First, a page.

You make me feel so young

Emma Cook on the nursing home that opened its doors to children
Click to follow
The Independent Online
There is something disconcerting about walking into a nursing home and hearing the sound of children's chatter and laughter emanating from nearby rooms. Somehow, youthful energy is not what you expect to find in a place for the elderly. But then Emily Jackson House, in Sevenoaks, Kent, is a highly unexpected development, mainly due to the singular vision of its matron, Roz Ward.

Two years ago, she hit on the idea of integrating old and young people within the same building. Mrs Ward succeeded last year with the opening of a private Montessori nursery school for 24 children on the second floor of the home, which offers a mix of NHS and private beds.

Now the two age groups co-exist happily, sharing music and motion lessons and visiting each other regularly. There are further plans to share art and exercise classes. The project has been such a success that Westminster Health Care, which runs 120 nursing homes, hopes to introduce Mrs Ward's idea into another half dozen by June next year.

Full of energy and zeal, Mrs Ward, 48, has always seen the benefits of placing the old and young in close proximity. "Their needs are so similar," she enthuses. "I've always been in contact with old and young people as a trained nurse and health visitor - I've noticed a real empathy between the two. The old are happy to sit and listen. The young are unconcerned about handicaps and disabilities."

There are also some practical advantages: "The nutritional needs are very similar," she says. "The old eat small colourful meals which are very nutritious; children eat exactly the same." Then there are the emotional advantages. As social mobility increases, so does the chasm between generations. Children are far less likely to come into contact with grandparents than 20 years ago. But here, relationships akin to grandparent and grandchild can be nurtured. "When older people first arrive, they think that's the end of their useful life. Some of them, though, adopt the granny role and it gives them a purpose," she says. "There's a wonderful link for them."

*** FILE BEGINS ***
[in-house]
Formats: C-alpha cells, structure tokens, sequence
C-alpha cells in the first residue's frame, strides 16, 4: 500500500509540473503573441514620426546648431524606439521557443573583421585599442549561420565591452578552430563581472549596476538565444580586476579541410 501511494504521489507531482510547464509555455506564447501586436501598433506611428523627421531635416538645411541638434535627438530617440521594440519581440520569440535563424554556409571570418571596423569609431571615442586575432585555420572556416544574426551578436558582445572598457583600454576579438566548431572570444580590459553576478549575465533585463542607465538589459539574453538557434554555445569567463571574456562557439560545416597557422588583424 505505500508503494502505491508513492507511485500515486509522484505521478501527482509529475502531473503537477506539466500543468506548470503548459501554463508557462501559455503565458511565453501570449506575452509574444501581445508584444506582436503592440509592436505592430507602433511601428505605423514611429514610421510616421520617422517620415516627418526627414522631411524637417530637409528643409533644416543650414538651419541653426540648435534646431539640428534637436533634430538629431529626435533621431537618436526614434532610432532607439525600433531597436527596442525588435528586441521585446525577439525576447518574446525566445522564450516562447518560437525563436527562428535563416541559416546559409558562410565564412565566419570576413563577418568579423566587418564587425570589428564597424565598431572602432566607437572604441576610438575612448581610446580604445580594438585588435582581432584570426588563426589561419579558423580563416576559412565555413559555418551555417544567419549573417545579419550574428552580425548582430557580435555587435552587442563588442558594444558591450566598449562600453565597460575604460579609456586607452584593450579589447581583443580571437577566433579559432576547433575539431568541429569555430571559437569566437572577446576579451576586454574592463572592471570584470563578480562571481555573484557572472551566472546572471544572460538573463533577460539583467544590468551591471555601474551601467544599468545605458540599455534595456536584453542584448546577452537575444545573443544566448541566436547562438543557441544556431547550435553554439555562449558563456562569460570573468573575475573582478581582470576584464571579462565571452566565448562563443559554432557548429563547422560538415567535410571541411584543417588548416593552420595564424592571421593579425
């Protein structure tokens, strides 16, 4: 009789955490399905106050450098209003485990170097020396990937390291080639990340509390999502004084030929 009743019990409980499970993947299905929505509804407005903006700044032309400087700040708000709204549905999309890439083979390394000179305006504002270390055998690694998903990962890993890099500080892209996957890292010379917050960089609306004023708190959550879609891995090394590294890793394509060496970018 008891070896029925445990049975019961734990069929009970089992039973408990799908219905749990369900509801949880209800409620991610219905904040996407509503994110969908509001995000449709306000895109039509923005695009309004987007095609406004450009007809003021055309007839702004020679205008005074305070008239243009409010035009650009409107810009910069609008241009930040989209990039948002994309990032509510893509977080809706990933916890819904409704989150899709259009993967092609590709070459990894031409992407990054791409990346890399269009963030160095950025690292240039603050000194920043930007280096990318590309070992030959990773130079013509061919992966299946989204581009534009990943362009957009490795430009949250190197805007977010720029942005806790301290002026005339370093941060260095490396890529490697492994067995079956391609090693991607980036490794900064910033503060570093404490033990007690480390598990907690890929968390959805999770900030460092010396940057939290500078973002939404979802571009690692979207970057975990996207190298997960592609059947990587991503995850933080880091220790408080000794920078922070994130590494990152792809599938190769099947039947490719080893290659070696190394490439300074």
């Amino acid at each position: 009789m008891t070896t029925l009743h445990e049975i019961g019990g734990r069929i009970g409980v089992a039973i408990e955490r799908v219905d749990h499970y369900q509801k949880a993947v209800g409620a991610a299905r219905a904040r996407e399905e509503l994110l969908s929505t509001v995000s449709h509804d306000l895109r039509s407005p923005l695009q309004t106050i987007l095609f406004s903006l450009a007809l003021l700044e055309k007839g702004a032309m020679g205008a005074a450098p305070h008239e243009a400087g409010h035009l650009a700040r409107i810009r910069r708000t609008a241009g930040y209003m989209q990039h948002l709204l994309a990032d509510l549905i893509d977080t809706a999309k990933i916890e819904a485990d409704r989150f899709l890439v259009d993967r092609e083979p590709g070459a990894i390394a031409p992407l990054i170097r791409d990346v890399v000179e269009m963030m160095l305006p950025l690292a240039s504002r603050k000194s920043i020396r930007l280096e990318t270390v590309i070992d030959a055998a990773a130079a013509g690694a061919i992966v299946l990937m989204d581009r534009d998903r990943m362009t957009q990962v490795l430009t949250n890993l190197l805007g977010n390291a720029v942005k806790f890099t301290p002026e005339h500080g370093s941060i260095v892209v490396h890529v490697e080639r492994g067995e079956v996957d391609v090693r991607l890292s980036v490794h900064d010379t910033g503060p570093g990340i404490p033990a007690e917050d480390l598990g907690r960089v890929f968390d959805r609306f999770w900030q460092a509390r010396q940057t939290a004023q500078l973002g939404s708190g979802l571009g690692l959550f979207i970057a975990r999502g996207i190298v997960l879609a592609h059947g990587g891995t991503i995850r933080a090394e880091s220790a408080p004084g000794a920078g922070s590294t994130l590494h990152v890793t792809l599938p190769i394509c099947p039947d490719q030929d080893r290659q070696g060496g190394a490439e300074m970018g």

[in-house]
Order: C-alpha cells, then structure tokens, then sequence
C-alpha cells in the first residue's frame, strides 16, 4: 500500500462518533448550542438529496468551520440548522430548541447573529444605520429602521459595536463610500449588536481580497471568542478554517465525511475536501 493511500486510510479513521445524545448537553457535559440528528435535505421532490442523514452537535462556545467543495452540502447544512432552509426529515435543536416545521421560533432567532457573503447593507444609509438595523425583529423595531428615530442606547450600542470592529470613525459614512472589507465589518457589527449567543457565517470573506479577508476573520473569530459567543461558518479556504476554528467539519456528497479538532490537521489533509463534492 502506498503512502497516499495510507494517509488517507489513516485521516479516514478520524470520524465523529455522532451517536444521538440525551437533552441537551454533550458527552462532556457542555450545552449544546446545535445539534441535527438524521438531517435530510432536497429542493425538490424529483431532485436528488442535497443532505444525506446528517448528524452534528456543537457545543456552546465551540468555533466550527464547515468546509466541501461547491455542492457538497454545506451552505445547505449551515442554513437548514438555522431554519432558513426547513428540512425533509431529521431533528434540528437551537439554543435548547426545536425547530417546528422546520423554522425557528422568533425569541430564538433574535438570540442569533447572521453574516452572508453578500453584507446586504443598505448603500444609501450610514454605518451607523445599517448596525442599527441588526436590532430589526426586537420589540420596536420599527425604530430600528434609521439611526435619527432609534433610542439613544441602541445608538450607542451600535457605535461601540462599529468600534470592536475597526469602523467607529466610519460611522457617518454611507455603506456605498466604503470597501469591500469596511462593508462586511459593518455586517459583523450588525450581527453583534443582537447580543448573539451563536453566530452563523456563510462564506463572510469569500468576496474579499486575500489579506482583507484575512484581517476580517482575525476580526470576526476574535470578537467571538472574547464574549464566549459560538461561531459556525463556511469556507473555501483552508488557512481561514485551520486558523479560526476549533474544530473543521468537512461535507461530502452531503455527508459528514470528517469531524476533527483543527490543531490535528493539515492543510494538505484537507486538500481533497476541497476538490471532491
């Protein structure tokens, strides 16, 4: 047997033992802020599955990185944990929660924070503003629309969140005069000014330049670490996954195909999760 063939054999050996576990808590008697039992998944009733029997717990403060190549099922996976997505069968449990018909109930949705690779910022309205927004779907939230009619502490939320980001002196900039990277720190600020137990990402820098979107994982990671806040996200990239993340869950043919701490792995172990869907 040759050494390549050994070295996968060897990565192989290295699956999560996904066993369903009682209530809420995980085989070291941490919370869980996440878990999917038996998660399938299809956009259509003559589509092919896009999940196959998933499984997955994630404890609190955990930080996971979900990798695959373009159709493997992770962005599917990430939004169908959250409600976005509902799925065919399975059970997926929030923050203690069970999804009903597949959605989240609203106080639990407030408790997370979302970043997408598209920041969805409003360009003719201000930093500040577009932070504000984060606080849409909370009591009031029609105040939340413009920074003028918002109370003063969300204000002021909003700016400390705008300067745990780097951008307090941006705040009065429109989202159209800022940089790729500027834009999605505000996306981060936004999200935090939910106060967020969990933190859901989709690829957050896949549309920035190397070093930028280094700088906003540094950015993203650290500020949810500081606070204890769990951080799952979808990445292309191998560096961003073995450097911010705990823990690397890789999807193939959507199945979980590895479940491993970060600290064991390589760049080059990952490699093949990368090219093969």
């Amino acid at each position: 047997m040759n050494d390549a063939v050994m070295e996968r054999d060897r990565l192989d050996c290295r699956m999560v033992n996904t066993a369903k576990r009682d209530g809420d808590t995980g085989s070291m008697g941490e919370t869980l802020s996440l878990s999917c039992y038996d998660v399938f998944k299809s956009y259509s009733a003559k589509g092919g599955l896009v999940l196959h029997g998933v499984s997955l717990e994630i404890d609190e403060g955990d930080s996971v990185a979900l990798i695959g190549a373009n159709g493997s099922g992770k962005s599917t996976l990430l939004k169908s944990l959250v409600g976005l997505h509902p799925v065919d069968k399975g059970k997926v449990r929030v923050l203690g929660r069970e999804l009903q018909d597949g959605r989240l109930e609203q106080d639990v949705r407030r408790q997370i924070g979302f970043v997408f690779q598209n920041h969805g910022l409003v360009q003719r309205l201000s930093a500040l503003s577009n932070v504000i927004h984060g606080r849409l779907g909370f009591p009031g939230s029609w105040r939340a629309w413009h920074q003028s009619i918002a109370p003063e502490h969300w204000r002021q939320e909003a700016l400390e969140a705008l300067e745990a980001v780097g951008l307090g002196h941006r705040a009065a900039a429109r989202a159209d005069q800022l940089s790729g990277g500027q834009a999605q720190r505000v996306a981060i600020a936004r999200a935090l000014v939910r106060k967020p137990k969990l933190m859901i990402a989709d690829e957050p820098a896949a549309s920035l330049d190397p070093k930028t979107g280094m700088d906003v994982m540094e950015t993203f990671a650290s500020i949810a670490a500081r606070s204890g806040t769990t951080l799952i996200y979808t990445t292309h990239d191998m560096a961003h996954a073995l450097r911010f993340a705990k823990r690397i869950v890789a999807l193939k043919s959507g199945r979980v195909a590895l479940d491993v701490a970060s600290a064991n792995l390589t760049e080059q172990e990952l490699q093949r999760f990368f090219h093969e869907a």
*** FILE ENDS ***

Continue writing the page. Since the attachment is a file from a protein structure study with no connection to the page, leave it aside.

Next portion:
Despite the clear logic behind Mrs Ward's concept, it still took a year to convince the authorities. "I had to go through so many departments. Probably the stickiest was the area health authority. They thought, 'Gosh, you can't mix children and old people.'" Why does she think they were so cautious? "They said I was setting a precedent, so they wanted to make sure it was done properly. I think it was fear, too - people tend to pigeonhole other people. They think, nursing homes are for the elderly and that's that."

After 21 official visits from various departments, she convinced them otherwise. A year later, the primary school is extremely popular with parents. "They are queueing up," says Mrs Ward. "There is a waiting list as long as your arm."

Kent Thippen, chief operating officer for Westminster Health Care, admits he had initial reservations. "I did think it was very strange," he says. "I couldn't see how it would fit together." But now he realises the prescience of Mrs Ward's plan. "We've always noticed when nursing homes are built near to schools, the residents do better," he says.

Laura Hubble, day nursery manager, agrees. "Even if residents don't have direct contact, they can watch them. Also, children often go running into their rooms and chatter to them." That could be why there seems to be an absence of listless, blank faces glued to television screens. Instead, young children help residents with jigsaw puzzles in the day room, which overlooks the playground. Upstairs, Rose Bresnahan, 70, is playing plastic dinosaurs with Ben, two, Patrick, three, and Alane, two.

Earlier this year, Rose suffered a stroke, but she can climb the steps to the nursery twice a week. "When you get old, you get so frightened you're going to lose touch with what's going on in the world," says Rose. "But you've got to go forward - the little ones fill that gap."

Ward believes these bonds may contribute to residents' longevity. "We're dealing with a lot of people who are 90 plus. Yet we've only had one death since June - usually we have more," she says. "Is it because they're contented, so they haven't turned their faces to the wall?"

Certainly, it provides a stimulating environment where two generations learn from each other. As Rose says: "You learn to listen to what the children say. You've got more patience and time. When you're so busy bringing up a family, you forget about the main thing - contact and communication." Here she appears to enjoy both.